Democratic lawmakers are calling for an investigation into the Trump administration’s Department of Justice (DOJ) and its use of subpoenas to obtain device metadata belonging to at least two members of Congress. They say it’s a disturbing attack on the separation of powers, the principle of keeping the operations of the executive, judicial, and legislative branches generally separate from one another.
The calls for oversight follow a New York Times report revealing that the DOJ made Apple turn over records from several people associated with the House Intelligence Committee — including Rep. Adam Schiff, Rep. Eric Swalwell, their staff and family, one of whom was a minor — in the midst of an investigation into people leaking classified information. While the seizure of this data happened back in 2017 and 2018, a DOJ gag order kept Apple from informing the representatives until just last month when they received an email notification from the company. Now, members are reportedly racing to gather more details from Apple about the scope of the DOJ subpoena.
That the Department of Justice sought the private phone data of US lawmakers without their knowledge is remarkable and disturbing. While details are still emerging, the exchange sets a concerning precedent about the ability of the executive branch to obtain the digital records of lawmakers as well as tech companies’ roles in complying with such orders. Attention has now turned to both Apple and the DOJ, and it has raised concerns over how each approaches controversial government demands for sensitive data.
It’s unclear what data Apple actually handed over. Apple did not respond to Recode’s request for comment.
Still, Democrats are outraged, calling the seizure of this data “an assault” on the separation of powers. They say the subpoenas constituted dangerously broad government surveillance deployed in service of the political interests of then-President Donald Trump.
“President Trump repeatedly and flagrantly demanded that the Department of Justice carry out his political will and tried to use the Department as a cudgel against his political opponents and members of the media,” Rep. Schiff told Recode in a statement. “It is increasingly apparent that those demands did not fall on deaf ears.”
announced on Friday that he will start a review of the agency’s actions under the Trump administration and will look at “whether any such uses, or the investigations, were based upon improper considerations.” Sen. Ron Wyden has also promised to introduce legislation aimed at “reform[ing] the abuse of gag orders” and increasing transparency into government surveillance.
Companies like Apple frequently hand over user data when government agencies demand. Here’s how Recode’s Sara Morrison explained it last year.
Depending on what law enforcement is looking for, it may not need physical possession of your device at all. A lot of information on your phone is also stored elsewhere. For example, if you back up your iPhone to Apple’s iCloud, the government can get it from Apple. If it needs to see whose DMs you slid into, law enforcement can contact Twitter. As long as they go through the proper and established legal channels to get it, police can get their hands on pretty much anything you’ve stored outside of your device.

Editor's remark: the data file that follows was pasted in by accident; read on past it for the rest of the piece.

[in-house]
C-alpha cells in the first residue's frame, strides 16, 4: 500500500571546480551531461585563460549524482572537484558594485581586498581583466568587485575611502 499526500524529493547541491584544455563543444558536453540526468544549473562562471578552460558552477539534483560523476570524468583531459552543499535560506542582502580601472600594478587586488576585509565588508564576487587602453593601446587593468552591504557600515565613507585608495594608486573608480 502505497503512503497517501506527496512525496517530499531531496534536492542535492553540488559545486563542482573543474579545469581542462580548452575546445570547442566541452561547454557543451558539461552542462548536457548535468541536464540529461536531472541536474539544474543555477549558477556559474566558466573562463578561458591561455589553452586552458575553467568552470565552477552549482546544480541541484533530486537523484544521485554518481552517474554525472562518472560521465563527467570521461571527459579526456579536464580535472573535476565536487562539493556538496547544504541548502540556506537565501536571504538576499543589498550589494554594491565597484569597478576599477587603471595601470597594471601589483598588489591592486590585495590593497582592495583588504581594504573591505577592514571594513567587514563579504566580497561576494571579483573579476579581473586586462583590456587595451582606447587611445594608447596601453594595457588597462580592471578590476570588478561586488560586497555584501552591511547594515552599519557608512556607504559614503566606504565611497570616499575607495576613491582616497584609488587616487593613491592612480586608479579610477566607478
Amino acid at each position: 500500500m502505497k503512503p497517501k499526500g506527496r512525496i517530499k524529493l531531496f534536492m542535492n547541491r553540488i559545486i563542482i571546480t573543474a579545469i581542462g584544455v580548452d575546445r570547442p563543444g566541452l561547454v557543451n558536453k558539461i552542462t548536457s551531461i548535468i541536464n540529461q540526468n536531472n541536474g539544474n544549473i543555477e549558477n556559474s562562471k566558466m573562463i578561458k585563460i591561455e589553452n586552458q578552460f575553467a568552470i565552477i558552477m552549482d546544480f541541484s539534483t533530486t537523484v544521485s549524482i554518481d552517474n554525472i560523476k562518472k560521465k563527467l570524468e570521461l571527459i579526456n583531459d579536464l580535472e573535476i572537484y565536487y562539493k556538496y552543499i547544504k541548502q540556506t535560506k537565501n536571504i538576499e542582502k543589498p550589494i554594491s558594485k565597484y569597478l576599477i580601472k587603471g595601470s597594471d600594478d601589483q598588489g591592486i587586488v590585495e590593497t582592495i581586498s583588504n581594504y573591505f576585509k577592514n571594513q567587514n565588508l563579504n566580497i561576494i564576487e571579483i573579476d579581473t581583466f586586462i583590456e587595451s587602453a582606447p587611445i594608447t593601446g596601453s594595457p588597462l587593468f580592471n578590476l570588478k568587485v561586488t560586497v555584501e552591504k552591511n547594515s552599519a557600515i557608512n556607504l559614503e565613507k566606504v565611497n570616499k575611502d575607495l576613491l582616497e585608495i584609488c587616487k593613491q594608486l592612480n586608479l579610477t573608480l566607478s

You do have some rights here. The Fourth Amendment protects you from illegal search and seizure, and a provision of the Electronic Communications Privacy Act of 1986 (ECPA) dictates what law enforcement must obtain in order to get the information. It might be a subpoena, court order, or warrant, depending on what it’s looking for. (WhatsApp actually does a good job of explaining this in its FAQ.) A section of the ECPA, known as the Stored Communications Act, says that service providers must have those orders before they can give the requested information to law enforcement.
But, assuming the government has the right paperwork, your information is very obtainable.
On Apple’s US-focused transparency website, the company says it can receive government requests related to a person’s device identifier, financial identifiers, customer data related to account information, and customer data requested in the midst of an emergency. In the case of the DOJ’s investigation into leaks, Apple turned over metadata and account information, according to the Times.
“These demands for lawmakers’ private data are especially disturbing because they threaten the separation of powers. But the problem is far bigger,” ACLU senior attorney Patrick Toomey told Recode in an email. “The government seizes the sensitive information of vast numbers of people each year, often without any notice to the people affected.”
Tech companies do have some power when they receive these kinds of requests. They can try to reject a government request as being invalid, though they often don’t. Apple says that between January and June 2020, the company provided data 82 percent of the time when a government agency requested identifying information about a particular device. Tech companies can also try to fight a gag order. In this case, a gag order seemed to remain in place.
This is concerning. At the same time, the seizure of this kind of data is a dark reminder that companies like Apple continue to hold onto vast amounts of user data, and that they can be legally obligated to hand it over to the government without a user ever knowing.